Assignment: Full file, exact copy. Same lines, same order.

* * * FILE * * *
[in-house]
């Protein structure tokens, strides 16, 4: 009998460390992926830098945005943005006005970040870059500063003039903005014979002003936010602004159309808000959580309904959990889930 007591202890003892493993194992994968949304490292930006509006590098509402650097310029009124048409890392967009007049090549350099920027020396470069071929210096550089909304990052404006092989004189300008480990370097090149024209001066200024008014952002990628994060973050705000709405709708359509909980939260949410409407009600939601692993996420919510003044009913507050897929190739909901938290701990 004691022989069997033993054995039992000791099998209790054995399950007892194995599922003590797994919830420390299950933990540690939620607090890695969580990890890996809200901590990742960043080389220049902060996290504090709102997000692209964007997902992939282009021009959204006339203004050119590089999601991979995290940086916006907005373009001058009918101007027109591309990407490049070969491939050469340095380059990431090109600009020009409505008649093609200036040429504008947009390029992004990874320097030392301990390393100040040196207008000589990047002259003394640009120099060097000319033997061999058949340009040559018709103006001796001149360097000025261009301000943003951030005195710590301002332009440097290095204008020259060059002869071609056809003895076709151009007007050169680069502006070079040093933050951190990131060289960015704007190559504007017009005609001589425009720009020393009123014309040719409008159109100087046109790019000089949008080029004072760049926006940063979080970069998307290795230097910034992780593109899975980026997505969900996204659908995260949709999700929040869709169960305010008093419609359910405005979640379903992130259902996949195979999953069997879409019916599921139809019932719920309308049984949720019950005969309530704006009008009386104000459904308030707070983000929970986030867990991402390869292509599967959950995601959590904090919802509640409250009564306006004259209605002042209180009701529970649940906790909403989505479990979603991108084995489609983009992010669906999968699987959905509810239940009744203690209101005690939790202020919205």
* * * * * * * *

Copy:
[in-house]
């Protein structure tokens, strides 16, 4: 009998460390992926830098945005943005006005970040870059500063003039903005014979002003936010602004159309808000959580309904959990889930 007591202890003892493993194992994968949304490292930006509006590098509402650097310029009124048409890392967009007049090549350099920027020396470069071929210096550089909304990052404006092989004189300008480990370097090149024209001066200024008014952002990628994060973050705000709405709708359509909980939260949410409407009600939601692993996420919510003044009913507050897929190739909901938290701990 004691022989069997033993054995039992000791099998209790054995399950007892194995599922003590797994919830420390299950933990540690939620607090890695969580990890890996809200901590990742960043080389220049902060996290504090709102997000692209964007997902992939282009021009959204006339203004050119590089999601991979995290940086916006907005373009001058009918101007027109591309990407490049070969491939050469340095380059990431090109600009020009409505008649093609200036040429504008947009390029992004990874320097030392301990390393100040040196207008000589990047002259003394640009120099060097000319033997061999058949340009040559018709103006001796001149360097000025261009301000943003951030005195710590301002332009440097290095204008020259060059002869071609056809003895076709151009007007050169680069502006070079040093933050951190990131060289960015704007190559504007017009005609001589425009720009020393009123014309040719409008159109100087046109790019000089949008080029004072760049926006940063979080970069998307290795230097910034992780593109899975980026997505969900996204659908995260949709999700929040869709169960305010008093419609359910405005979640379903992130259902996949195979999953069997879409019916599921139809019932719920309308049984949720019950005969309530704006009008009386104000459904308030707070983000929970986030867990991402390869292509599967959950995601959590904090919802509640409250009564306006004259209605002042209180009701529970649940906790909403989505479990979603991108084995489609983009992010669906999968699987959905509810239940009744203690209101005690939790202020919205």